As a teacher, you see every possible thing imaginable in the classroom. And the craziness only changes and morphs from preschool through college. There’s always going to be the odd kid who eats his boogers, or the kid who talks to dead people (seriously), but one of the most entertaining (and frustrating) situations is students acting like animals.
Students Acting Like Animals
If you teach in elementary school, you’ve likely had an experience with students acting like animals. This story was shared by Liz Carlson. Her Instagram page, She Loves Teacher Humor is followed by over 70,000 folks who love memes as much as she does.
Several years ago, a good friend and I were teaching fourth grade. We each had interesting students that year with similar attributes.
My Student is a Dog
I had one who thought he was a dog. He literally walked on all fours, barked, panted, growled, scratched behind his ears, and refused to be called by his real name. He wished to be called Bingo, his dog’s name. My teaching assistant and I made the mistake of answering him when he asked what our dogs’ names were. He started to call me Timber and her Sasha. He addressed the other students by their dogs’ names as well (Oreo, Max, Daisy, etc.).
This behavior was going to have to change, and the sooner, the better. By the end of the first month, we had persuaded him that he could not engage in any dog-like behavior in class or call anyone by dog names. However, the deal we made with him was that if he behaved like a human in class, he could be a dog as much as he wanted during recess.
For the entire year, and I mean the ENTIRE school year, he crawled around on the playground on all fours, regardless of the weather (and I taught in Canada, where our school was built on swampland.) He would often come back inside soaked with mud, but he didn’t seem to care.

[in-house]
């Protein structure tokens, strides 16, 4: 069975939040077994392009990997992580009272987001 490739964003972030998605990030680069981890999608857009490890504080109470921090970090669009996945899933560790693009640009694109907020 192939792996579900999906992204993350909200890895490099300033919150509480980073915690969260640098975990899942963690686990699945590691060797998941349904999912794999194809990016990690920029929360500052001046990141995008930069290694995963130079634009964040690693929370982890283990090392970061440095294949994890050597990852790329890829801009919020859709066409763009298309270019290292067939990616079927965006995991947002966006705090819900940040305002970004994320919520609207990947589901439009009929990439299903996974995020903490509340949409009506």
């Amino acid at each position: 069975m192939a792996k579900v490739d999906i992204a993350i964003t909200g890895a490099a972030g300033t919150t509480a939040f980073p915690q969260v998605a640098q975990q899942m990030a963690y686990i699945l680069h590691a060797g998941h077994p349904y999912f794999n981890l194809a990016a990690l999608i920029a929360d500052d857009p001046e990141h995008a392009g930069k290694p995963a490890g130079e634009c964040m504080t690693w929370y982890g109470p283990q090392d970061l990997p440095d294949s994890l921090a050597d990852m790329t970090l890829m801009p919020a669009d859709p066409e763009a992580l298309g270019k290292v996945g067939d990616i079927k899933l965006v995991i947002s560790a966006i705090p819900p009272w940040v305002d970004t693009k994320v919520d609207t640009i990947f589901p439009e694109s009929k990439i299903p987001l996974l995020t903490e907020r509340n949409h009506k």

The following year he entered fifth grade, which means he started middle school. He had completely dropped the dog routine but became extremely obsessed with The Mamas and The Papas sixties singing group and spent the year speaking their lyrics in place of normal conversation. As a big fan of the group, I was just a tad jealous that he didn’t share that part with me. I could have handled that.
My Student is a Chicken
My friend’s special little fourth grader thought he was a chicken and had imaginary chickens that surrounded him.
He constantly clucked in class. Occasionally, he squawked and announced he was about to lay an egg. My friend tried many things to try to get him to stop, with varying success. Sometimes requesting that he put his chickens back in their pen would work. But the problem seemed to be getting worse as the year dragged on.
One day, several months into the school year, she had totally had it. Fed up with the constant distraction and at her wit’s end, she pulled out an imaginary gun, pretended to shoot his chickens, and informed him that his chickens could no longer cluck because they were all dead. And he had better not bring any more chickens to class because she would shoot them too.
At first, he was paralyzed with shock. Then he quietly cried a bit. But after that, his chickens disappeared completely.
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My Student Acts Like an Animal
Alright, teachers. It’s time to sound off in the comments! Did you ever have to teach students acting like animals? If so, how did you handle the situation?
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Liz Carlson is a retired elementary school teacher from Alberta, Canada. She says that laughter helped her make it through 35 years in the school system. You can follow her on Instagram @shelovesteacherhumor where she “mostly posts memes.”